From rags to rugs

Simple throw rugs can give a room some character and panache. But good rugs are usually expensive. Maya Girish discusses ‘do it yourself’ rugs and the advantages of designing your own decor.

Ever since I became interested in interiors and decor, I can’t go without a dose of decor blogs at least thrice a week. Ironically, these decor blogs are also an instrument of torture – there are so many things I want and so many things I can’t afford, can’t find and can’t borrow. Then why not make it?

As there is increasing interest in the minds of homeowners, so is there a proportionate steep price in the minds of entrepreneurs. Most of the beautiful things we want are so expensive, it takes months of saving and scrimping to buy it...when the trend changes out, it goes. So why not go with DIY decor. 

This month I want a colourful rug! Something to spice up my room and brighten it up. After months of looking and finding nothing exciting, I stumbled upon exactly what I wanted on the ‘Apartment Therapy’ blog. Several pages of DIY rugs sprung to life before me and I had many happy moments browsing through all the different styles. It’s pretty simple. 

The choice of fabric really depends on what you want. You could use light cottons, khadi or hessian for light rugs and wool, rattan or rope for heavier rugs. You should think of how to procure the fabric and if it’s available in the local fabric stores. The fabric you need might also depend on whether the rug will be used outdoors or indoors. 

Canvas, jute or hessian rugs are great to have on porticos or verandahs, while softer fabrics like wools, rattan and cotton might be better for indoors. You should think of the texture of the fabric and what you need the rug for i.e. do you sit on the rugs or do you just walk on it?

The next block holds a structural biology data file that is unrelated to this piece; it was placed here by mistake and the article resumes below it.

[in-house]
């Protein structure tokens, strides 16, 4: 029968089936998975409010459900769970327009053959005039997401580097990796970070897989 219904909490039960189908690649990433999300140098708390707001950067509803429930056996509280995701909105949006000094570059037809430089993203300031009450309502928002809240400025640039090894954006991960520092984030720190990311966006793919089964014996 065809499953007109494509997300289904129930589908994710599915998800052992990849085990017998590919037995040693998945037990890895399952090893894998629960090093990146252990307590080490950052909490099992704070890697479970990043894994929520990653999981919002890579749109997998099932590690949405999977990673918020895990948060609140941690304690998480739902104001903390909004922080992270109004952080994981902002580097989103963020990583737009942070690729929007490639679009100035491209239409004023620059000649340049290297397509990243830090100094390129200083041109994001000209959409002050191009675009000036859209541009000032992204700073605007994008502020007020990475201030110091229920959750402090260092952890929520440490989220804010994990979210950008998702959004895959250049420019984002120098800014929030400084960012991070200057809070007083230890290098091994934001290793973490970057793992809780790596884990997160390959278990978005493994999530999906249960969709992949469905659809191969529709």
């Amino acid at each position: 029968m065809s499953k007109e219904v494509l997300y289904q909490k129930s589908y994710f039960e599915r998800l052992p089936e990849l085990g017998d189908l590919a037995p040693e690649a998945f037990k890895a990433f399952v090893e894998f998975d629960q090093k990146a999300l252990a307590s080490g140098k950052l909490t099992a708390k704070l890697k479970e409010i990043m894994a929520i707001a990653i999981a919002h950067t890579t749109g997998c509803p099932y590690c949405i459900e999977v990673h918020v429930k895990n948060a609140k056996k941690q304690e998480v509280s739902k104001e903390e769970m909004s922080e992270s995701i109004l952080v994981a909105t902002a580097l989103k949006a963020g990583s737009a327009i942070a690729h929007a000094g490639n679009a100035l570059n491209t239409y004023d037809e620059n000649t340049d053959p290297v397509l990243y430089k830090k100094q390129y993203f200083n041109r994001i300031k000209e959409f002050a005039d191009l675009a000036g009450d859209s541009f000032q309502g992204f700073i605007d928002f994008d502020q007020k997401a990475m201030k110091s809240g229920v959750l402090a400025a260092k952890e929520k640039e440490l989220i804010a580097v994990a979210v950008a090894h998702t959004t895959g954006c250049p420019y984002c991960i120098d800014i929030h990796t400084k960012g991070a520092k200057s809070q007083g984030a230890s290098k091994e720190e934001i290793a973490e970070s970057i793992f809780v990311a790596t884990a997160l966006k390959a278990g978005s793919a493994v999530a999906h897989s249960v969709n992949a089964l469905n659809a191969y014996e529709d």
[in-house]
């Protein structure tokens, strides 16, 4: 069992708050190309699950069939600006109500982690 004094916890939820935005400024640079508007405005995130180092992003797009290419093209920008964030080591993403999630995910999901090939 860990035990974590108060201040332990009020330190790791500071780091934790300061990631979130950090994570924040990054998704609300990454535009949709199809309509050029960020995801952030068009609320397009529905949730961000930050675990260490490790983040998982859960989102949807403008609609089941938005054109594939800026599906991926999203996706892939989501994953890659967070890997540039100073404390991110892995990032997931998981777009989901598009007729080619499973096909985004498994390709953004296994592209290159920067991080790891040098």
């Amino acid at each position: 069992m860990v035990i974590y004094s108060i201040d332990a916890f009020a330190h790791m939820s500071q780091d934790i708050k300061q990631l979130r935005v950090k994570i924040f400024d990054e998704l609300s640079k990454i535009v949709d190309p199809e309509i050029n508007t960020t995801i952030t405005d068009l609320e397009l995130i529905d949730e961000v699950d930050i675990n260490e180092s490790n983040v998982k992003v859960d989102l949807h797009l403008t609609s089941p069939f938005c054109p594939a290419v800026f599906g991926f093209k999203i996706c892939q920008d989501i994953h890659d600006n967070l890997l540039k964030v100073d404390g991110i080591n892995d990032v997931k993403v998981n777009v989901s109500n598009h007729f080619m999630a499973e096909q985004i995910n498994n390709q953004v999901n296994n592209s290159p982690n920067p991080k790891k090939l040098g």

Are there children in the house? If there are, then softer fabrics are much more practical. If you want to be frugal, why not use old clothes or sarees to stitch together a fun rug?


There are many ways to make these rugs. One economical way of going about it is remodelling. You might have a rug that’s old but its rug gripper might still be usable. Then you only have to work on the design. Blogs like ‘Apartment Therapy’ and ‘High heeled foot in the door’ have very easy rug remodelling ideas. 

All you need to do is use the old rug gripper and cut your fabric to the same length. Pad the fabric with a few more layers or a white drop cloth and stitch or stick the different parts together.

Make some cardboard stencils with the design you desire and place it over the rug. Now use a can of spray paint or a roller brush and paint over the cardboard. Carefully remove the cardboard and voila you have the rugs of your dreams! Let it dry well and it’s ready to use. 

Another method can be used solely for wooly or Persian rugs. If you have a plain wooly or Persian rug, then why not shave it? You can use an electric razor to shave it in different designs before dyeing the shaved off areas with the colours you want. Otherwise just send the rug over for a new dye job and then shave it. 


The same method described above could be used while making new rugs. If you can’t find a store with rug grippers or drop clothes near by, then don’t fret. You use a plastic table cloth for glass tables as the base; they come with the same anti-slip coating below. You could also use old bamboo mats as a base by either sticking or stitching the ends of the mat and rug. 

Rubber also works wonders. You could use your baby’s old rubber sheets as the base for your rug, as long as you hem it correctly, your rug should look beautiful!

Do it yourself projects can be quite easy and fun-filled. You could also do it with the whole family. Why spend large amounts on the usual Persian rugs when you can give your home your own touch?

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